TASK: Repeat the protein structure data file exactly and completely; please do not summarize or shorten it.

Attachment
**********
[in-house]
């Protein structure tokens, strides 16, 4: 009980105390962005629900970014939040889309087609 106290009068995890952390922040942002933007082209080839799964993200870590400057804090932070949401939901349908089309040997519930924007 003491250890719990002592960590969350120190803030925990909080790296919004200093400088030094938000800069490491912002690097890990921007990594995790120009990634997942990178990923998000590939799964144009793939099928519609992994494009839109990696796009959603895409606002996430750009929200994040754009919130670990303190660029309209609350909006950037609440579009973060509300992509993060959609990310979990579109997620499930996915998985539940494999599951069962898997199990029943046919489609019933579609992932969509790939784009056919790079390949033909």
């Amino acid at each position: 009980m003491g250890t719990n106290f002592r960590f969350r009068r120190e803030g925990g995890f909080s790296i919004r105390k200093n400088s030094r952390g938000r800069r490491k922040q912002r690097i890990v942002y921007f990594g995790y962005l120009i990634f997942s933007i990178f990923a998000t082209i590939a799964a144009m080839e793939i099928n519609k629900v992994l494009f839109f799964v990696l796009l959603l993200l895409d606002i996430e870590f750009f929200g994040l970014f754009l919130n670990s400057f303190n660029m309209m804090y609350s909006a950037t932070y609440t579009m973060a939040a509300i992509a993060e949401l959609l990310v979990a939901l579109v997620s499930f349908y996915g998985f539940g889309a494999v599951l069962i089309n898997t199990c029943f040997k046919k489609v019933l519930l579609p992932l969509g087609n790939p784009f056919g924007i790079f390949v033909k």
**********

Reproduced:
[in-house]
């Protein structure tokens, strides 16, 4: 009980105390962005629900970014939040889309087609 106290009068995890952390922040942002933007082209080839799964993200870590400057804090932070949401939901349908089309040997519930924007 003491250890719990002592960590969350120190803030925990909080790296919004200093400088030094938000800069490491912002690097890990921007990594995790120009990634997942990178990923998000590939799964144009793939099928519609992994494009839109990696796009959603895409606002996430750009929200994040754009919130670990303190660029309209609350909006950037609440579009973060509300992509993060959609990310979990579109997620499930996915998985539940494999599951069962898997199990029943046919489609019933579609992932969509790939784009056919790079390949033909």
């Amino acid at each position: 009980m003491g250890t719990n106290f002592r960590f969350r009068r120190e803030g925990g995890f909080s790296i919004r105390k200093n400088s030094r952390g938000r800069r490491k922040q912002r690097i890990v942002y921007f990594g995790y962005l120009i990634f997942s933007i990178f990923a998000t082209i590939a799964a144009m080839e793939i099928n519609k629900v992994l494009f839109f799964v990696l796009l959603l993200l895409d606002i996430e870590f750009f929200g994040l970014f754009l919130n670990s400057f303190n660029m309209m804090y609350s909006a950037t932070y609440t579009m973060a939040a509300i992509a993060e949401l959609l990310v979990a939901l579109v997620s499930f349908y996915g998985f539940g889309a494999v599951l069962i089309n898997t199990c029943f040997k046919k489609v019933l519930l579609p992932l969509g087609n790939p784009f056919g924007i790079f390949v033909k």